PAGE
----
What will happen to all the businesses and jobs?

Second, what will happen to all the businesses and jobs that will be rezoned or otherwise driven out of the area? These include professional offices, manufacturing, auto repair shops, wholesale suppliers, etc. that many of us depend on for jobs or services. Do we want to lose these? Where will they go?

Parking and Traffic

The third issue is parking and traffic. The plan talks about providing a “car-free lifestyle” and requires little off-street parking. But do we really think thousands of people will choose to live in Arcata without a car, and therefore be unable to recreate outdoors, shop in Eureka, or travel? Car-free living is great when there is mass transit to support it, but there is no practical way other than cars to travel within and out of Humboldt County. Parking is already difficult downtown; imagine it with thousands more cars on the streets.

City services and our Wastewater Treatment system

Next, where are the city services to support this development going to come from? Our building department is understaffed, the fire department is certainly not equipped for high-rise apartments, and the wastewater treatment system has struggled to meet its permit requirements already. How much will it cost all of us to provide these services?

And we’re ignoring Sea-Level Rise ?

Finally, the plan touts sustainability as a core goal, but ignores at least one key issue: sea-level rise. In conflict with the city’s draft sea-level rise policy, the plan builds the city toward, instead of away from, its lowest elevations. We have learned from Florida that one kind of proposed development — condominiums — is particularly incompatible with sea-level rise: condo associations inherently lack the incentive, funding, and expertise to adapt to slowing increasing risks.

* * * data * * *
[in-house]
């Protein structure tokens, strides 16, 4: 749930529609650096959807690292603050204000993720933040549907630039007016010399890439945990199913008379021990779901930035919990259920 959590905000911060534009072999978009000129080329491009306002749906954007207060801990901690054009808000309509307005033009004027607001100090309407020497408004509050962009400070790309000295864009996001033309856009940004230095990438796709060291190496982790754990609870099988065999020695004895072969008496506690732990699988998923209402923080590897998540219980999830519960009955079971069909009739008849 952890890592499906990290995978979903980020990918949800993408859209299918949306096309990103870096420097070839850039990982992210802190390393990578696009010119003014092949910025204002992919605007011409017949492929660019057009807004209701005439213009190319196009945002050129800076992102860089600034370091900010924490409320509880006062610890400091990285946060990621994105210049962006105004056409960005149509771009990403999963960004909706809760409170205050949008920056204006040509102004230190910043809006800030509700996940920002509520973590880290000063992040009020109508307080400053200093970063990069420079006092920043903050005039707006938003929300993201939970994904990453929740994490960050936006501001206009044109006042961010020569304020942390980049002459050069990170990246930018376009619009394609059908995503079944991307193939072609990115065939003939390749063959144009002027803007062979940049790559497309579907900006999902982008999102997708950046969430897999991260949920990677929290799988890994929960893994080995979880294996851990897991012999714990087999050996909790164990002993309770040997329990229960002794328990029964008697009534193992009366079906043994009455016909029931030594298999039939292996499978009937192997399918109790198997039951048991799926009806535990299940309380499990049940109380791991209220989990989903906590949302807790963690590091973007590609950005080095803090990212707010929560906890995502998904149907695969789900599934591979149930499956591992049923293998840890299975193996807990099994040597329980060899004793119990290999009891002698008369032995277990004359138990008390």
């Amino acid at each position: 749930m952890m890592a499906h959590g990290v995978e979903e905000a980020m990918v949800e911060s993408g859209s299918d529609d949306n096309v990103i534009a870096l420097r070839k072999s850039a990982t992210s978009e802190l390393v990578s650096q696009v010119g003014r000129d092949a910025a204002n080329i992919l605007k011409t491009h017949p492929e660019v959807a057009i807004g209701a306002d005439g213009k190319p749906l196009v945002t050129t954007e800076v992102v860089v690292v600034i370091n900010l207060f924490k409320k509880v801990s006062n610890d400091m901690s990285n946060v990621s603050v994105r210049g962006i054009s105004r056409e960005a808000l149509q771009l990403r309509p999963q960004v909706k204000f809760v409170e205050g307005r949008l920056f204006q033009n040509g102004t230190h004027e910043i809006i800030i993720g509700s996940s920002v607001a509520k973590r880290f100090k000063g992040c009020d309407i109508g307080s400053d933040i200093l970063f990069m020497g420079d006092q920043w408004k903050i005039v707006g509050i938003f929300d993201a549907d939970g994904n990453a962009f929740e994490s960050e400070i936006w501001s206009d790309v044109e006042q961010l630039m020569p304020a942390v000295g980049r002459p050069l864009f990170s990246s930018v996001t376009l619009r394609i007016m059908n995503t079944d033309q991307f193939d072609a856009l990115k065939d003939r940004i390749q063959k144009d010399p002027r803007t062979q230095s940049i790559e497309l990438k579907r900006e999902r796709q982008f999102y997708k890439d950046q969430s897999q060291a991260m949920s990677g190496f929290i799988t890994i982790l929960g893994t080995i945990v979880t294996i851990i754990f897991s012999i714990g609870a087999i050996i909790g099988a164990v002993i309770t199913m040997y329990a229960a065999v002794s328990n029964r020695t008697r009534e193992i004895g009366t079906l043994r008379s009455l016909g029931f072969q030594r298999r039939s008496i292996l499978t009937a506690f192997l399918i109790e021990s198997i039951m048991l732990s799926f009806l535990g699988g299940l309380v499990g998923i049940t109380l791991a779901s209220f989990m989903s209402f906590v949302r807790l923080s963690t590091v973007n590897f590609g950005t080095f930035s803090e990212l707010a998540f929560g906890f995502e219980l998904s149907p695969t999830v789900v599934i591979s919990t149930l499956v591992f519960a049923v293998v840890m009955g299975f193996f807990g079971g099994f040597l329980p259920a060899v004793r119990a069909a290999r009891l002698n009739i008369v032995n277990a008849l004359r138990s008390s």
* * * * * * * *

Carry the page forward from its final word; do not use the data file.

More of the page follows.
Raising questions about the plan does not mean being against sustainable development or affordable housing.

Raising questions about the plan does not mean being against sustainable development or affordable housing. It can mean, though, that we think there are alternatives to this particular plan that need serious consideration — alternatives to the proposed rate and magnitude of growth, and to where and how we develop. Raising questions can mean that we’re not sure Arcata needs to, or wants to, rapidly become a much larger city. There are certainly opportunities for better use of the Gateway area, but also opportunities to develop housing elsewhere in town. And there certainly are ways to meet affordable housing requirements without such massive development.

If you are concerned…

If you are concerned, please quickly talk to businesses and homeowners in the affected area, look online for ways to get involved, communicate with the City Council, and use the city’s website to see the plan and learn about opportunities to influence it. The city’s schedule for approving the Gateway Area Plan is very rapid, with public events and key Planning Commission and City Council meetings in mid-December.


Steve Railsback is an environmental engineer and resident of Arcata.

 


[Sub-headings, bold, and color have been added to the original.]